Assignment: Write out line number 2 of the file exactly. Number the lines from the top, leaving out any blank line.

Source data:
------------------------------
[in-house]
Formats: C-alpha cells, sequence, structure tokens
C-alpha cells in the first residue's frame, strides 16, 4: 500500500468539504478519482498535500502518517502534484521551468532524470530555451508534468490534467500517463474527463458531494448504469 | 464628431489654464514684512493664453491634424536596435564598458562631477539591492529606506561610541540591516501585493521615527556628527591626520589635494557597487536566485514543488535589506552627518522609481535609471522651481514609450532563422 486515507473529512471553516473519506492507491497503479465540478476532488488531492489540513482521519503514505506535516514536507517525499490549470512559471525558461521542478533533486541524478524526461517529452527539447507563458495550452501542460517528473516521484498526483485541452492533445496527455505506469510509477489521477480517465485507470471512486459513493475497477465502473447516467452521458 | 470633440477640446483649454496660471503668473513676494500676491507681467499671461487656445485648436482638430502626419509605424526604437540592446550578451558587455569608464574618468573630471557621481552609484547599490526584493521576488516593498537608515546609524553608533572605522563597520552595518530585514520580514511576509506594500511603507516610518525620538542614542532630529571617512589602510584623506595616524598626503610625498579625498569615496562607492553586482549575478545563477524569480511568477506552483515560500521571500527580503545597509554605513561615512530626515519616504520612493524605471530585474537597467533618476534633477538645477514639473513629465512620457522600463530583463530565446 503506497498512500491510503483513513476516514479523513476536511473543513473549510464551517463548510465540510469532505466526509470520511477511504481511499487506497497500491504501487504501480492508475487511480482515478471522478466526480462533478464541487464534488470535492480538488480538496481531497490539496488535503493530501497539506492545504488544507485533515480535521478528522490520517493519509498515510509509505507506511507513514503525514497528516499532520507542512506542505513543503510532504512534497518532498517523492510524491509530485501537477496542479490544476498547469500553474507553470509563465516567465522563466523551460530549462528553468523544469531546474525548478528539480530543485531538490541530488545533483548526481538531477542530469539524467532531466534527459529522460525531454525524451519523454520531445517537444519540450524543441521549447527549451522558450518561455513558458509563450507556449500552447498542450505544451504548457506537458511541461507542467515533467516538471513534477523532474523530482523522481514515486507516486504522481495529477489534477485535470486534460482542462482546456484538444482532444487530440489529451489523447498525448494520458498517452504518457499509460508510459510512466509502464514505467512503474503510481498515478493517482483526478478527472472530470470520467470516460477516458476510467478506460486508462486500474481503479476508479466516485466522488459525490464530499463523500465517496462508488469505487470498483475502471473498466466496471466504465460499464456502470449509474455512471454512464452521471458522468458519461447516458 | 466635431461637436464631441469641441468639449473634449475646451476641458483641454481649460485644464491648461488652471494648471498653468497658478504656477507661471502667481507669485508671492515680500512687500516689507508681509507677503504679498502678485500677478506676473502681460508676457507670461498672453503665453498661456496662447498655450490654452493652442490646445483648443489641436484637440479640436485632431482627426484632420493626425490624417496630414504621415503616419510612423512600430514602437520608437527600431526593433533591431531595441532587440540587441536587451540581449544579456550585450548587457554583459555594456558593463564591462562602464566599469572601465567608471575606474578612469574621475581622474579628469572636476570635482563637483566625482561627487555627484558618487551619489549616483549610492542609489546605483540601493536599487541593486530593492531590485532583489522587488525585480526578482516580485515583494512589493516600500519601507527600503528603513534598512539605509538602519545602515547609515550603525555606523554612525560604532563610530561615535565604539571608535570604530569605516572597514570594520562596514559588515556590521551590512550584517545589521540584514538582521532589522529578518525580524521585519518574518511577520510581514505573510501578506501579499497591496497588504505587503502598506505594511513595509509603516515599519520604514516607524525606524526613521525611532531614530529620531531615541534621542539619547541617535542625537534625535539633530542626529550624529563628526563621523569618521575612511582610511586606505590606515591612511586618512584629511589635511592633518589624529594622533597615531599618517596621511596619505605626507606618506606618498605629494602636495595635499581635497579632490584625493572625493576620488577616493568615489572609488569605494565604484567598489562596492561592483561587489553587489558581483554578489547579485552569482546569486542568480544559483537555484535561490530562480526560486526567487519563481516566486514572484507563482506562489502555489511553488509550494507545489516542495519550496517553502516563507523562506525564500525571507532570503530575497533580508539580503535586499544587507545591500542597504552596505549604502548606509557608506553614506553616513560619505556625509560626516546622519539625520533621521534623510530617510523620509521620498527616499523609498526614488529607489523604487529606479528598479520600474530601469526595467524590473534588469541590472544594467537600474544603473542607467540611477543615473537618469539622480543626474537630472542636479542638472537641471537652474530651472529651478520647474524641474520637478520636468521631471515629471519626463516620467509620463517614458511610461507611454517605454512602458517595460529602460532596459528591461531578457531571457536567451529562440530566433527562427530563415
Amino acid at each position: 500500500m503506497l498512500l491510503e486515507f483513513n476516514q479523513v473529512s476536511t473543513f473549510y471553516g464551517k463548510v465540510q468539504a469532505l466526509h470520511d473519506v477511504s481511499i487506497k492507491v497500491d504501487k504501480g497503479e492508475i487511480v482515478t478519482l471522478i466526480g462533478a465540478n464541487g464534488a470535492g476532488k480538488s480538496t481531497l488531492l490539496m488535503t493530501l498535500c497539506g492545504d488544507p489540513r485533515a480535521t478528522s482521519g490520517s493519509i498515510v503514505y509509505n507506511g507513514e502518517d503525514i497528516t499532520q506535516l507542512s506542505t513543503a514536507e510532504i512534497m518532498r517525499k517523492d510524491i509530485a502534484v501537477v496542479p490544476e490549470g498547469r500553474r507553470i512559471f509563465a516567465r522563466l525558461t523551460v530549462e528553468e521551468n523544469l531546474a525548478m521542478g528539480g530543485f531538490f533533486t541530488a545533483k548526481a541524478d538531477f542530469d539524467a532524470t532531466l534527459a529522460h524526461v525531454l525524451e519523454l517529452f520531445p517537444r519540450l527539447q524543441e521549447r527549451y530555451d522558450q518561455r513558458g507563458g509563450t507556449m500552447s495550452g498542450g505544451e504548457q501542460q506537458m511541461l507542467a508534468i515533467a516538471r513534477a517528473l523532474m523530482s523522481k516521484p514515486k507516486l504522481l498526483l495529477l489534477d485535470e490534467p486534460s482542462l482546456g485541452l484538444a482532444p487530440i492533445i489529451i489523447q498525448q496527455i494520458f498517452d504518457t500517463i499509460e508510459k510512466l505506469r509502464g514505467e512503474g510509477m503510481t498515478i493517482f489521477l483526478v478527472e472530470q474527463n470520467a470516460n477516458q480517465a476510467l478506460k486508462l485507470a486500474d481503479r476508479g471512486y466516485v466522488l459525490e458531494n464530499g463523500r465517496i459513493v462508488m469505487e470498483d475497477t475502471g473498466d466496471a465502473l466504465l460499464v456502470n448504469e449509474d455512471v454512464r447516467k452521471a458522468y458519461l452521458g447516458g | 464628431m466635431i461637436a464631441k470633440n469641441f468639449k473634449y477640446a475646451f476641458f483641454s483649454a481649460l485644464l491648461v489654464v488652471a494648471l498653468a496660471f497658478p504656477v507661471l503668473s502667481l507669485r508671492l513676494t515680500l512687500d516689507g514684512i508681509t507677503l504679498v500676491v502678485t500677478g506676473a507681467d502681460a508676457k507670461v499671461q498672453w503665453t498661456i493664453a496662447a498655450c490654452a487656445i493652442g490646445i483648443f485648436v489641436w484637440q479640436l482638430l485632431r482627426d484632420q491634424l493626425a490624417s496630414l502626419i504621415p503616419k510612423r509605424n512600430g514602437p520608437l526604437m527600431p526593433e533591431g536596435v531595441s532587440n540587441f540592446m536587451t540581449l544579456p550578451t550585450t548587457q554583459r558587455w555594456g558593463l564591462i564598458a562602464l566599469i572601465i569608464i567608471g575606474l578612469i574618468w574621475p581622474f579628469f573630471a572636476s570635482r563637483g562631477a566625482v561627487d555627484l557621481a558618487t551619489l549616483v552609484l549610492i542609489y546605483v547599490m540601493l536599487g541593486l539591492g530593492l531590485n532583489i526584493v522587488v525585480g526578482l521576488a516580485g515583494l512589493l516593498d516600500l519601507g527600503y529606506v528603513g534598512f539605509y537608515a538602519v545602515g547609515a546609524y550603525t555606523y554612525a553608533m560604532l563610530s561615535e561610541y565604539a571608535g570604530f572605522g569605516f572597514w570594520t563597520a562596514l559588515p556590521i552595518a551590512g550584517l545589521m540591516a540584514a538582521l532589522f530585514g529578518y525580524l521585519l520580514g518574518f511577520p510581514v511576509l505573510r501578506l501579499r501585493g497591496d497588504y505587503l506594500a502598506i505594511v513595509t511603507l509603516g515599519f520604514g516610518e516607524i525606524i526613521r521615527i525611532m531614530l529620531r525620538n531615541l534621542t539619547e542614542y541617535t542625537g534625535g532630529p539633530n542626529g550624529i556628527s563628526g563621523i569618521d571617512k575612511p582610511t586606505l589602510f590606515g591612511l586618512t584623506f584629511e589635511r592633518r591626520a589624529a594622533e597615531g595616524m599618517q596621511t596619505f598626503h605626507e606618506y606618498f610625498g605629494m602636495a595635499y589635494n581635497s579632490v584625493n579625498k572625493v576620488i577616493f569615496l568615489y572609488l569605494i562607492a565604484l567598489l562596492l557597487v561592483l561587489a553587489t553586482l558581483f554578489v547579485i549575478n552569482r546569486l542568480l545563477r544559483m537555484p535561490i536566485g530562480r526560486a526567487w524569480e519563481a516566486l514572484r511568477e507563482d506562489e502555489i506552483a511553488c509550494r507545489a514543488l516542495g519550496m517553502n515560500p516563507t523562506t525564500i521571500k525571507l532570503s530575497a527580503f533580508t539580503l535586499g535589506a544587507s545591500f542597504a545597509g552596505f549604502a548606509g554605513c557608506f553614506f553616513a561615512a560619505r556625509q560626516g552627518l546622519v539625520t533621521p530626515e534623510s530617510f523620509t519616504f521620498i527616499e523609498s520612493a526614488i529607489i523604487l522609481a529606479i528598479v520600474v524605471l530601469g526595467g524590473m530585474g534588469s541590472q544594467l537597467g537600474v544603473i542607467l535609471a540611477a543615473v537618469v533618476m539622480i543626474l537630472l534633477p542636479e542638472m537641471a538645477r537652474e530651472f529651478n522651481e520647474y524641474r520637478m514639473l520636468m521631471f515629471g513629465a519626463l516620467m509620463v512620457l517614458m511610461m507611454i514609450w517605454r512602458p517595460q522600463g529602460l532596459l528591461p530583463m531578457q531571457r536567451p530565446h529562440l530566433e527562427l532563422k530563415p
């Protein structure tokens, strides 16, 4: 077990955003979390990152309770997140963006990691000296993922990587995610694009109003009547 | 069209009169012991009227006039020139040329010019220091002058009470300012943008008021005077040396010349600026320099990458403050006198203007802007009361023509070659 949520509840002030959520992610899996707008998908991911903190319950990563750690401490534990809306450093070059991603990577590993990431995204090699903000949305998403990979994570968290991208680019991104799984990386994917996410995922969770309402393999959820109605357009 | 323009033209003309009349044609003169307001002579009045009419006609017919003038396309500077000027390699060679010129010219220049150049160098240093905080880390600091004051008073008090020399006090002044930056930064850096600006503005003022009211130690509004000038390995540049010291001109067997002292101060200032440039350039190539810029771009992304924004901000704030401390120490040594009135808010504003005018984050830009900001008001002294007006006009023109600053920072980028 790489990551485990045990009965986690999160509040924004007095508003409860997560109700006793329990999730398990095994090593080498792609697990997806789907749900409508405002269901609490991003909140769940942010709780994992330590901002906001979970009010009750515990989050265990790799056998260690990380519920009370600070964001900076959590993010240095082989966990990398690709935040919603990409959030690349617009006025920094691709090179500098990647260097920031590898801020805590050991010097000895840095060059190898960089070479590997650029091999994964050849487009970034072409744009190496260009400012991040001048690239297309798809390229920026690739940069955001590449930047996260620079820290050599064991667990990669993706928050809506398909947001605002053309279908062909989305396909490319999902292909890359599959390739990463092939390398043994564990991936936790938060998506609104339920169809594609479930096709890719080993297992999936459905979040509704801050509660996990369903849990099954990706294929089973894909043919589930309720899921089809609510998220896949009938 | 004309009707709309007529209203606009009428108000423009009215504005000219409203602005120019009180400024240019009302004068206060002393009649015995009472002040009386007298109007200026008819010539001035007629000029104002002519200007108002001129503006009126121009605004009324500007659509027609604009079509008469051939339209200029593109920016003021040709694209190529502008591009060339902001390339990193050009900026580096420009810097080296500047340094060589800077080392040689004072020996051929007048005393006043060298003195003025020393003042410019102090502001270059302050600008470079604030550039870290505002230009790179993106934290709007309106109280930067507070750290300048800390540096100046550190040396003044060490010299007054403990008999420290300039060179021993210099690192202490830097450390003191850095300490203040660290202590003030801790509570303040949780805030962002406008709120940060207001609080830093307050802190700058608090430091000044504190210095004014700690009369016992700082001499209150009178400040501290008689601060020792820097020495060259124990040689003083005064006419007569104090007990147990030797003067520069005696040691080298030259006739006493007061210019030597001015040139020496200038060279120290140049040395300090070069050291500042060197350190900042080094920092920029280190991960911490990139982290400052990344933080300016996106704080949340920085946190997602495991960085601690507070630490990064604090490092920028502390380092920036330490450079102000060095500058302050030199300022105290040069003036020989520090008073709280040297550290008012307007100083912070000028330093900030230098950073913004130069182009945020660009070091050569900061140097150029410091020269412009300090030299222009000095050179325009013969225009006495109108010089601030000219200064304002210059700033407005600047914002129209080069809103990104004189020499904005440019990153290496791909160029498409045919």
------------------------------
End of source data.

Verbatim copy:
Formats: C-alpha cells, sequence, structure tokens